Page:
The show of the famous summons up less feelings than the zoo, where the exhibited sorts still compel inexorable compassion and respect, as proud examples, remnants of death.
However, the apathetic groups of statues do invite one for another illusionistic game, that of fantasizing out of all causal connections. As in Museo de Cera, the wax museum of Barcelona, where Miro and Picasso bend over one work table together, each over a masterpiece in the making, observed by a motionless Velas quez. Or more cynical, like in the group of Leaders where Gorbatchov, hero of Perestroika, is placed in a separate club, in which misfits like Hitler (to my opinion one size too big) and Rommel are also displayed. Space Odyssee: Through a dark cave in which our hairy, naked ancestors seat squatted, boringly killing time, 1 enter a futuristic space where the science fiction heros, including et, are in just as blue a mood.
Phase 3: THE CASTING OF THE HEAD. A PLASTER MOLD FOR THE HEAD, CONSISTING OF ABOUT 12 PIECES, IS MADE; WHEN rr's COMPLETE THE PIECES ARE REMOVED FROM THE CLAY HEAD AND THE MOLD IS FITTED AGAIN FOR FURTHER CASTING OF THE MELTED WAX. The MOLDS OF THE HANDS ARE MOSTLY TAKEN FROM A PLASTER IMPRESSION OF THE REAL HANDS.
In Museo de Cera,
Thatcher listens to a live concert of Pablo Casals. Although the Thatcher in Amsterdam has the unmistakable vicious touches of the London Thatcher, the Spanish one looks strangely enough like a fat little Lady Di. Is there a copyright for appearance? Would, for instance Thatcher and Gorbatchov pose as a model? Many of the famous have said that they regard an invitation to pose as true recognition of their fame, according to the Amsterdam guide. In his Spanish Michael Jackson looks even less like himself than in life. (Who knows what Michael Jackson looks like? Despite the fact that you see him everywhere, he knows how to hide himself incredibly well.) The immortal Marilyn Monroe has also taken root here, where she is doomed to a nasty bladder infection, by a continuous artificial gust of wind that blows up her little dress.
To perpetuate the movement of a moment, like the unfortunate Marie Antoinette in Barcelona, who is condemned till eternity to go through her last horrifying seconds. The blade of the guillotine, sharp as a razor, to which she bows her head, falls down time after time but never fulfils it’s cleaving task. Next to Marie Antoinette, another of the damned breathes his last breath for years. Sentenced to a death by gas, he sits tied to his death chair in a vacuum-tight glass cabin. With the stethoscope connected to his chest, that actually moves up and down,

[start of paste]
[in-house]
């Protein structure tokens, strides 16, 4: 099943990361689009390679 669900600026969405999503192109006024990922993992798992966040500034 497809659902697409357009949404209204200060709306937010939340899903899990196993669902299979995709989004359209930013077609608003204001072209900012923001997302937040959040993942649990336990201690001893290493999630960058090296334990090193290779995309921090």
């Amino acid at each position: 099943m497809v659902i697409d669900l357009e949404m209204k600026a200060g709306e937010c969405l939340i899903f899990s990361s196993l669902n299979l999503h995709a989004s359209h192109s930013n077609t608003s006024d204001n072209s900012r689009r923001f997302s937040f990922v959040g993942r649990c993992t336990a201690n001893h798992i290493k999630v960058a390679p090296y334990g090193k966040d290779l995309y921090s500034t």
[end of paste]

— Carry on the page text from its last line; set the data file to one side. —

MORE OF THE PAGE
we can listen to death when life isn't visible anymore. With their noses pressed top the glass, the voyeurs of the last hour can accurately observe this lonely sight for a prolonged time.
+++Palaeontographic Science Fiction
Why must Thatcher still live if she already has been put into circulation as a wax statue? And Marilyn Monroe? Her replicas especially help one to forget her soon.
THE MAKING OF A WAX STATUE PASSES THROUGH ABOUT SIX STAGES. THE TOTAL PROCEDURE TAKES APPROXIMATELY THREE TO SIX MONTHS.
Wax statues must contribute to the image of our immortality - the preservation of the mind by showing the body - but they accelerate death. They wipe out memory and feed a collective necrophile. The world is a necropolis where the difference between life and death is abolished: a process of fossilization in which fossil and fossil hunter are each other’s equals.
Thus, the return of the dinosaur can now be finally celebrated. In H Retorn dels Dinosaures, in Museu de la Ciència in Barcelona appear the Triceratops.
Apatosaurus, Tyranosaurus, Dimentrodon, Pachicephalosaurus, Stegosaurus, Parasaurolophus and the flying Pteranodon, more lively than ever. Against this background of their ’natural’ surroundings, they roll their eyes life size, stretch their imposing necks, and utter a wonderful cry. Through the addition of never observed before movement and never heard before cries, this spectacle goes beyond reconstruction based on scientific truth. The attempt to resurrect the dead degenerates here in an unbridled fantasy. In palaeontographic science fiction.
Phase 4: The cast appears from the mold. The pieces of
THE PLASTER MOLD USED FOR THE HEAD ARE TAKEN OFF ONE BY ONE.
The uproar of the presentation hasn’t one single message anymore. Transposed in pure images, everything is visibly entertaining, extra-attractive and salable. Everything is in the offer, as if the total liquidation sale will finally take place.
IN THE MEANTIME, A MOLD OF THE BODY IS MADE, COVERED ON THE INSIDE WITH FIBERGLASS. THE DISPOSABLE PLASTER IS CAREFULLY BROKEN.
translation Linda Pollack